Ex-astronaut who died in Washington plane crash was doing a flyby near a friend's home, NTSB says

The former Apollo 8 astronaut best known for taking the iconic “Earthrise” photo, who died last month while piloting a plane over the waters off Washington state, was doing a flyby near a friend’s house when the fatal accident occurred, federal authorities said Tuesday.

William Anders, whose “Earthrise” photo showed the planet as a shadowed blue marble from space in 1968, had texted a friend to say he planned to do a flyby near her house on the western shore of Orcas Island, the National Transportation Safety Board said in its preliminary report.

The friend said Anders’ flybys were not unusual, according to the NTSB. She said that he typically did two flybys, and while he sometimes rocked the airplane wings, “he never performed any kind of aerobatic maneuvers.”

Around 11:37 a.m. on June 7, the friend began to hear the “familiar” noise of his airplane, the NTSB said. Shortly after, she saw the older-model Beech A45 overhead traveling north along the shore in front of her house.

She briefly lost sight of the plane as it flew behind trees. When she saw it come back into view it was heading south and flying over the water. After it passed by, she saw the left wing drop and thought it was part of his routine. But the wing continued to drop as the plane plummeted toward the water below.

At the same time, another witness on the same shoreline north of Anders’ friend’s home, was using his phone to film the vintage airplane passing by, the NTSB said. Over the course of the video, the plane can be seen plunging toward the water in a near vertical dive before its right wingtip strikes the water.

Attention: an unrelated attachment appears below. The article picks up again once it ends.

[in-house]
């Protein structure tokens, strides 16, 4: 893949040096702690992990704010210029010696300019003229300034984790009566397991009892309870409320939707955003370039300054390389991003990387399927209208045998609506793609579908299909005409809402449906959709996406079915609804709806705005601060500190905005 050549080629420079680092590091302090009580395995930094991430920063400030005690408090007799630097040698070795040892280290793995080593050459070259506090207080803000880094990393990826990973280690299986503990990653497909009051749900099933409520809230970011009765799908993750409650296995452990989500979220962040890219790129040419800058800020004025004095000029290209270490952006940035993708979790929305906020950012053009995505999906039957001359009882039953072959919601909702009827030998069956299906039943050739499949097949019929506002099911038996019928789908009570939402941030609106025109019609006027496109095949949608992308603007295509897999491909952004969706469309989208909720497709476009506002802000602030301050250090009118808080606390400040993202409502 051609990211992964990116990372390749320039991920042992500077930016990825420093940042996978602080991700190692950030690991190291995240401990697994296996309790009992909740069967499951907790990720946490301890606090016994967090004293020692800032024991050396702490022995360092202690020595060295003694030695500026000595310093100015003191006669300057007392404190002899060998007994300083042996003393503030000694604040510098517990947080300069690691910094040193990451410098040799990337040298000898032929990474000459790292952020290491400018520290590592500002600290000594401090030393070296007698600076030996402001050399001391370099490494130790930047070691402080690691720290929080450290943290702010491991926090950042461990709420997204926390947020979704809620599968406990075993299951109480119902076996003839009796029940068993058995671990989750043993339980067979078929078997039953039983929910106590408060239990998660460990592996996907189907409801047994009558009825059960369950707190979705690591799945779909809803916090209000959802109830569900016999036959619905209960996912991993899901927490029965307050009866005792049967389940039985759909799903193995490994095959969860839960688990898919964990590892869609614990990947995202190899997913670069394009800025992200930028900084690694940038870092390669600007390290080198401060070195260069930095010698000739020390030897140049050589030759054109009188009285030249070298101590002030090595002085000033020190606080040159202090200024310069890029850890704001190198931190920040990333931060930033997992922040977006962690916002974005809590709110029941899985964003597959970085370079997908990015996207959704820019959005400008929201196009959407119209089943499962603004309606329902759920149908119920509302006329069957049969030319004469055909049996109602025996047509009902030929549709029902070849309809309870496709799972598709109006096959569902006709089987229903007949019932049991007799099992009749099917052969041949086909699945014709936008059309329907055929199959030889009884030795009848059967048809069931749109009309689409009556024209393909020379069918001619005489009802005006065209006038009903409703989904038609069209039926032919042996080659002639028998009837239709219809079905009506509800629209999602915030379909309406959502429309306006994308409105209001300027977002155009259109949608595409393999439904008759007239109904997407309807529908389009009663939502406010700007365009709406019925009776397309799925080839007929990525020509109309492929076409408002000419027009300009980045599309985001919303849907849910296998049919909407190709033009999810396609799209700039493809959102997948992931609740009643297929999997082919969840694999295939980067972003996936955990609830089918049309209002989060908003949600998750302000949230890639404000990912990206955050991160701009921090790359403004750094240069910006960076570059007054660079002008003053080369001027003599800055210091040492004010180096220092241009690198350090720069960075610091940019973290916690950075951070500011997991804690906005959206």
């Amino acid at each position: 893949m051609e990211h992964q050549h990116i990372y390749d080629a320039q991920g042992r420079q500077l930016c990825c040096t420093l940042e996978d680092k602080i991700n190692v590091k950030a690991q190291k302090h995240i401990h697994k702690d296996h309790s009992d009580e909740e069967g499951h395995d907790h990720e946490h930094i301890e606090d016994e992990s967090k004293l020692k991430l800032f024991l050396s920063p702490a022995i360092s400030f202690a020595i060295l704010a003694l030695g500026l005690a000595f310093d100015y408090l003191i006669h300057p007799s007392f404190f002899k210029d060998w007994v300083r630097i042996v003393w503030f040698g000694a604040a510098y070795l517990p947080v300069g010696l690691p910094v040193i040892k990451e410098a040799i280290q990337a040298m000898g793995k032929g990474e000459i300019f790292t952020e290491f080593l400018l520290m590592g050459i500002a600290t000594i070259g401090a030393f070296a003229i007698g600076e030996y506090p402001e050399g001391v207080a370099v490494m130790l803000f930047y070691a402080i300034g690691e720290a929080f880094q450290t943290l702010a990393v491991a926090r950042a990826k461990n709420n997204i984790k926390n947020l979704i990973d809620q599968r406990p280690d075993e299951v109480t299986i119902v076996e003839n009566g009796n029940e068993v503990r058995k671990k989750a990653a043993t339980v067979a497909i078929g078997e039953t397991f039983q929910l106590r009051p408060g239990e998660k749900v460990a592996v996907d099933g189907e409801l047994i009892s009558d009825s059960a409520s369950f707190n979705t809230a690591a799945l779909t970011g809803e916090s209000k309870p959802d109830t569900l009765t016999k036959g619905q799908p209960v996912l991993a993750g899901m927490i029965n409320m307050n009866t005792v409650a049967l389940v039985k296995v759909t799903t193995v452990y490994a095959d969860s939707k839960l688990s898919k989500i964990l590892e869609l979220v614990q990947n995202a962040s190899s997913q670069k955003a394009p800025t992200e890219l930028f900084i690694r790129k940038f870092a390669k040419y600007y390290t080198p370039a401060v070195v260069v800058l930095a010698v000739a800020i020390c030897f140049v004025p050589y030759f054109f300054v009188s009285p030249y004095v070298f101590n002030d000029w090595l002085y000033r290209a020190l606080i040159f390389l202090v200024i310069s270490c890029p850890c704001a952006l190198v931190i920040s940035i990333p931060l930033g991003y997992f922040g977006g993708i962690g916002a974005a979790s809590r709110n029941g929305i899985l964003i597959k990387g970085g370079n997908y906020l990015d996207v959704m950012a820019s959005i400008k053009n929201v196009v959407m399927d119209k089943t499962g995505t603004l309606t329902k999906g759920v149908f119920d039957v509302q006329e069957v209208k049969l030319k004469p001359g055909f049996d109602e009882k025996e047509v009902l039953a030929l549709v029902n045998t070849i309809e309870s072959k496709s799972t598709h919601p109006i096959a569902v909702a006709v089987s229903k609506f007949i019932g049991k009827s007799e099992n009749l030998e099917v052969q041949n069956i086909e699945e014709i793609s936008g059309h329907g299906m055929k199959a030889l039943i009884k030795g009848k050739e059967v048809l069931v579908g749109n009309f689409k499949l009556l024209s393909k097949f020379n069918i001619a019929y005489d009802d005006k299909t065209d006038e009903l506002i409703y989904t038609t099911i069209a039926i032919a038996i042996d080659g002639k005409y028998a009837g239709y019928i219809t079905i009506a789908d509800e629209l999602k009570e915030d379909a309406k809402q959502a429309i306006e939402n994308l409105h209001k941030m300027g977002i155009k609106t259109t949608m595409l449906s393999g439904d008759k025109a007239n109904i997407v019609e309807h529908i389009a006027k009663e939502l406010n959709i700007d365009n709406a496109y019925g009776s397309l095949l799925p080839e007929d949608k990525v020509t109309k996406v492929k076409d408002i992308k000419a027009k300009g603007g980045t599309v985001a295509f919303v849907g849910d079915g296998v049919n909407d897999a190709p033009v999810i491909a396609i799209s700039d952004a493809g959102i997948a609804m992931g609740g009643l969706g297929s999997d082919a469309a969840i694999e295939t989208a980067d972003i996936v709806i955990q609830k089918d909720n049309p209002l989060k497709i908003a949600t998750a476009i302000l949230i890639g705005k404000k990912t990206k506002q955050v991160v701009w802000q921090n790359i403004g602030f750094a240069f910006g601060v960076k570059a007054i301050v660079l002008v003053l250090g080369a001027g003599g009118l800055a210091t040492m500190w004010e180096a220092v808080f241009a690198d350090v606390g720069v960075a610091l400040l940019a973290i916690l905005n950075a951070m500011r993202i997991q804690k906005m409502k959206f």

The friend and the person who took the video were the only two witnesses to come forward, the NTSB said.

The plane sank near the north end of Jones Island, which is off the western shore of Orcas Island, San Juan County Sheriff Eric Peter said. The body of the 90-year-old Anders was recovered that afternoon.

Most of the wreckage was recovered in the week following the crash and has been stored for further examination, the agency said.

Anders’ “Earthrise” photograph, the first color image of Earth from space, is one of the most important photos in modern history for the way it changed how humans viewed the planet. The photo is credited with sparking the global environmental movement for showing how delicate and isolated Earth appeared from space.

Anders, a retired major general, has said the photo was his most significant contribution to the space program along with making sure the Apollo 8 command module and service module worked.

His son, retired Air Force Lt. Col. Greg Anders, told The Associated Press after his father’s death that the family was devastated.

“He was a great pilot and we will miss him terribly,” he said.

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